Chris van der Schoor, Head of HR, Accedo
It is easy to get caught in the drama. It is easy to see the threat. It is easy to blame this bureaucratic institution for imposing rules on our organizations. And as an employer, it is very easy to feel treated unjustly that you need to safeguard the privacy of a person who will eagerly share a lot more personal information with an unknown party to play the latest Angry Birds game on their mobile phone. Drama is great but doesn’t resolve anything.
Let me be clear: GDPR has a massive impact on product development and may require a full overhaul of traditional IT product design. But from an employer perspective, GDPR doesn’t ask anything unreasonable:
- – Be transparent to people about the personal data you process;
- – Minimize the data you process and be clear about why you process it;
- – Allow them to review and rectify their personal data;
- – And after employment ends and legal data storage requirements have passed, allow people to request that their personal data is erased from all company records.
At the same time, it requires that you:
- – Ask employees for their free consent to process their data. ‘Free’ meaning that you don’t threat with countermeasures if consent is not given;
- – Maintain an audit log of personal data processing activities;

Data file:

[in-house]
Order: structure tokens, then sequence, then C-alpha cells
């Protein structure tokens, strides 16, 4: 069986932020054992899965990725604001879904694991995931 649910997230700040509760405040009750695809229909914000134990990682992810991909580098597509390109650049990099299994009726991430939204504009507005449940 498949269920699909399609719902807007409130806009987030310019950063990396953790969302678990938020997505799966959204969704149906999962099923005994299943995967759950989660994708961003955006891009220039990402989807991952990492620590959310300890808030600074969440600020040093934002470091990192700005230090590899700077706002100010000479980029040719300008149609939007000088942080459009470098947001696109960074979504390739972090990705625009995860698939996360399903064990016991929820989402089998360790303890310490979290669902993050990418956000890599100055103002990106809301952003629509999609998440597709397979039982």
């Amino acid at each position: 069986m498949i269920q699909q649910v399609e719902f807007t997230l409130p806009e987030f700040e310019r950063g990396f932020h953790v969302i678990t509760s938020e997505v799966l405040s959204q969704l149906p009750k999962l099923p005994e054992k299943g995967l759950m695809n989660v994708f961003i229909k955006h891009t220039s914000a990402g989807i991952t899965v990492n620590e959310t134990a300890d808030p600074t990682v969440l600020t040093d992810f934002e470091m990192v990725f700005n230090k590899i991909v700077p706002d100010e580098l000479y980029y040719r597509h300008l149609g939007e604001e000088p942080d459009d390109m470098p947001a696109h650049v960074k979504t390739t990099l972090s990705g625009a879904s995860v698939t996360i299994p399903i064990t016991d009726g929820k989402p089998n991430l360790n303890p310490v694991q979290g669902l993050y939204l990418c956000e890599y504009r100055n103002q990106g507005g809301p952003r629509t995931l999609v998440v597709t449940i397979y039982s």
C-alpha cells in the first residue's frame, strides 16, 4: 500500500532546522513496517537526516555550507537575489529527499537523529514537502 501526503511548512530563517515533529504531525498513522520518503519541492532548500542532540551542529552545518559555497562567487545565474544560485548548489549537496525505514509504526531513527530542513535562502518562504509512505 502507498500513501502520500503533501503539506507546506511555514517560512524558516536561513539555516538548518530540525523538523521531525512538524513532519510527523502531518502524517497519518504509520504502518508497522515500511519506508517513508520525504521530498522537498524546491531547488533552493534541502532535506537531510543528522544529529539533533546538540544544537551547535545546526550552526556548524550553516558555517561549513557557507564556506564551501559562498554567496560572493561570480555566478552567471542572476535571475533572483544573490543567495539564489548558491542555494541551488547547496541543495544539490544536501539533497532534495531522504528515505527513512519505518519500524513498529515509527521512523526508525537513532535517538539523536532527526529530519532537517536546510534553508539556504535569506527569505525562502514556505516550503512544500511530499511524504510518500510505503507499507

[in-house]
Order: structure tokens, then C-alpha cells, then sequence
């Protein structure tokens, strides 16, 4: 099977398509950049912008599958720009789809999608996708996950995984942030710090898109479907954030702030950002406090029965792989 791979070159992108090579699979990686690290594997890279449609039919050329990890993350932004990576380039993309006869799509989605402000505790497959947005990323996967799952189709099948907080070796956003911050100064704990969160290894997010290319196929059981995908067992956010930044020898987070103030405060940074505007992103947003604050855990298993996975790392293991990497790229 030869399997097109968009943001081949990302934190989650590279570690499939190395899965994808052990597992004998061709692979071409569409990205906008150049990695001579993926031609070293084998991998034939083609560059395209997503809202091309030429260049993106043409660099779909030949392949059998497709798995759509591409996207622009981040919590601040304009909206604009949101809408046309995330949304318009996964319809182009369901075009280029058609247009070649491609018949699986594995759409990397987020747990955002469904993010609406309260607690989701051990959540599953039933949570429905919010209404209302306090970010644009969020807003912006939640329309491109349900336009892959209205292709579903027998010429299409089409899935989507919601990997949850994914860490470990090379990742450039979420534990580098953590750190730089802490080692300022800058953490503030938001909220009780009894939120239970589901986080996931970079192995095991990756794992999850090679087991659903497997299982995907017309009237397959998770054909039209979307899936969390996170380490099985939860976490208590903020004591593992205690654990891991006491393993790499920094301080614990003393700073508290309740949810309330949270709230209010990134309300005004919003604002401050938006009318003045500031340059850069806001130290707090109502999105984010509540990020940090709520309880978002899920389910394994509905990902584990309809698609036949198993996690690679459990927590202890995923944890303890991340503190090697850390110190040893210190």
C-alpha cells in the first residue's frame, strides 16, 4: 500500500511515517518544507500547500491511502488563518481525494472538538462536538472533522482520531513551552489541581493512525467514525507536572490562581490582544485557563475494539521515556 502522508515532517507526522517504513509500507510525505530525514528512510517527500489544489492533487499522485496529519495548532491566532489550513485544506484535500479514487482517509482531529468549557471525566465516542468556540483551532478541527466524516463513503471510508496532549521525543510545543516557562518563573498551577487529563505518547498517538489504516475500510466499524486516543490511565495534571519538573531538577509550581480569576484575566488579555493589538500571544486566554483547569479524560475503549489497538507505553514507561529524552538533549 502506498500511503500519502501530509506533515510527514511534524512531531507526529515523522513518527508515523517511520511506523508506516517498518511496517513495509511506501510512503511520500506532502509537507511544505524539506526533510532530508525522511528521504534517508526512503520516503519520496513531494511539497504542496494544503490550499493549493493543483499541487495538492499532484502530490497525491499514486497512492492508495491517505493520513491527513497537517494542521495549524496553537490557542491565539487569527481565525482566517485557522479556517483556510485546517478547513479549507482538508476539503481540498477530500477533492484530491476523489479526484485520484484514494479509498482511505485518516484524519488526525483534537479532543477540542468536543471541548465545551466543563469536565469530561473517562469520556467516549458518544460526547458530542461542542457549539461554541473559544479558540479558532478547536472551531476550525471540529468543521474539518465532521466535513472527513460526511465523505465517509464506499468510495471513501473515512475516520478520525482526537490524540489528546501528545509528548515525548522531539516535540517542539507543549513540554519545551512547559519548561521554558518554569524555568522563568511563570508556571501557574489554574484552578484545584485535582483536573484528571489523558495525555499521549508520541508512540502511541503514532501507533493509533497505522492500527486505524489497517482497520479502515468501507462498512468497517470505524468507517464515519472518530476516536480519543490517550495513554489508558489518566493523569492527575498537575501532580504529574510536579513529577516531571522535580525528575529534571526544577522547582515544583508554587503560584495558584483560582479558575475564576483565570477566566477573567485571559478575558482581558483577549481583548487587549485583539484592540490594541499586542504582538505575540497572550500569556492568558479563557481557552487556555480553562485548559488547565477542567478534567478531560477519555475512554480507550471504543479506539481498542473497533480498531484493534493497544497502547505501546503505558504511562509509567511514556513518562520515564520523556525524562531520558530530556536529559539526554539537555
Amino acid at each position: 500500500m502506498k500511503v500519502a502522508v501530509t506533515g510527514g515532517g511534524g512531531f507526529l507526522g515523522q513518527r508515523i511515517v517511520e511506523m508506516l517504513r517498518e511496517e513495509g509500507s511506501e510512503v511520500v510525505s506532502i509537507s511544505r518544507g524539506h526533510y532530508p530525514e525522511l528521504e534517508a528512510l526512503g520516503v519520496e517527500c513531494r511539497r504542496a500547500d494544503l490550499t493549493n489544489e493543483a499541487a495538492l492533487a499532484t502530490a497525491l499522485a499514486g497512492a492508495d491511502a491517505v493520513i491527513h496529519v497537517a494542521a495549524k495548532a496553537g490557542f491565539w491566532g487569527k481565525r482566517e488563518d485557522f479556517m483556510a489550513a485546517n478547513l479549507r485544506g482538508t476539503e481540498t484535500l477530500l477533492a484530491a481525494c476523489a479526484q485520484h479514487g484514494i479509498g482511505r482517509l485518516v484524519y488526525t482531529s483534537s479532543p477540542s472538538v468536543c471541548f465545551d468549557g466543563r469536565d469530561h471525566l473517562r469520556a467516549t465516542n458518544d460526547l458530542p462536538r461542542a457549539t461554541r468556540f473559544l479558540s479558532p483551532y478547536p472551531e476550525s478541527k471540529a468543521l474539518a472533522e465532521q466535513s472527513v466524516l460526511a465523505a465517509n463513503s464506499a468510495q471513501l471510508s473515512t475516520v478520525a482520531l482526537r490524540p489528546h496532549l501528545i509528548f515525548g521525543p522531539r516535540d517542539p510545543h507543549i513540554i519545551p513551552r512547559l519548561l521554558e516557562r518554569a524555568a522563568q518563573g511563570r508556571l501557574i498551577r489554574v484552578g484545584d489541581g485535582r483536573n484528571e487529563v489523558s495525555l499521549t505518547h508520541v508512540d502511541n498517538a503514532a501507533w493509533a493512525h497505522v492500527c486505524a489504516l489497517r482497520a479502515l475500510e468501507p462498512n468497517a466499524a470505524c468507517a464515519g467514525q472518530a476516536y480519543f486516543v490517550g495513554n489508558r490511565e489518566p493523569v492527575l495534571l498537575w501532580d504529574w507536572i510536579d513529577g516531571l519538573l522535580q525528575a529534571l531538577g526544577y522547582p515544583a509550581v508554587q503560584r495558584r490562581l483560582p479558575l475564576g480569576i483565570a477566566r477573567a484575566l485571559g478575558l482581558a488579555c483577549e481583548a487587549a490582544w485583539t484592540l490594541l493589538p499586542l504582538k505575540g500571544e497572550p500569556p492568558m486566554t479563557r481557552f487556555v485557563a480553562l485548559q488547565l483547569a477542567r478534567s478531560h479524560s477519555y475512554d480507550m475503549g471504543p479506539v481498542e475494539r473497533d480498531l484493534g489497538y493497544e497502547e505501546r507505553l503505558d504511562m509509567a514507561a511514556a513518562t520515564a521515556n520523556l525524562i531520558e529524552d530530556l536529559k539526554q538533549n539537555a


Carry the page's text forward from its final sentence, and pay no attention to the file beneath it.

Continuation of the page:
- – Ensure the security of your systems;
- – And that you have a contingency plan for data breaches.
Honestly, if any employer disagrees with any of these bullets, the problem is not GDPR…
So let’s take a more positive approach!
At Accedo, we took several actions on GDPR. Amongst those, we took the opportunity to literally review and write down the purpose of each data field in our HR Information System, to list which roles have access to this data and make this available to all employees. Every data field we couldn’t get a clear purpose on, we simply stopped using. The result? Fewer fields to maintain, less data accuracy issues, more time for valuable HR stuff.
We opened up all personal data fields to employees to review and correct their own data of course. And then took it one step further. We enabled employees to delete any personal data we are not legally required to process and that they did not want to share with us. Whatever their reason may be… Is it annoying to not have everyone’s gender data? Nationality? Education level? Annoying maybe, but not business critical. Is it irresponsible not to have emergency contact info? As long as it is a conscious choice from the employee, it is up to us to respect that. But what about your gender equality statistics, I hear your HR Analyst cry. Those statistics now simply include a ‘Does not disclose’ category…
Is this making us fully GDPR compliant as an employer? Probably not. The cool thing is nobody, not even expensive consultants, will be able to determine full compliance until the GDPR is tested in court. Nevertheless, it shows we are serious about respecting data ownership and transparency, and most importantly: we are taking action. Let’s save the drama for the many excellent video streaming series…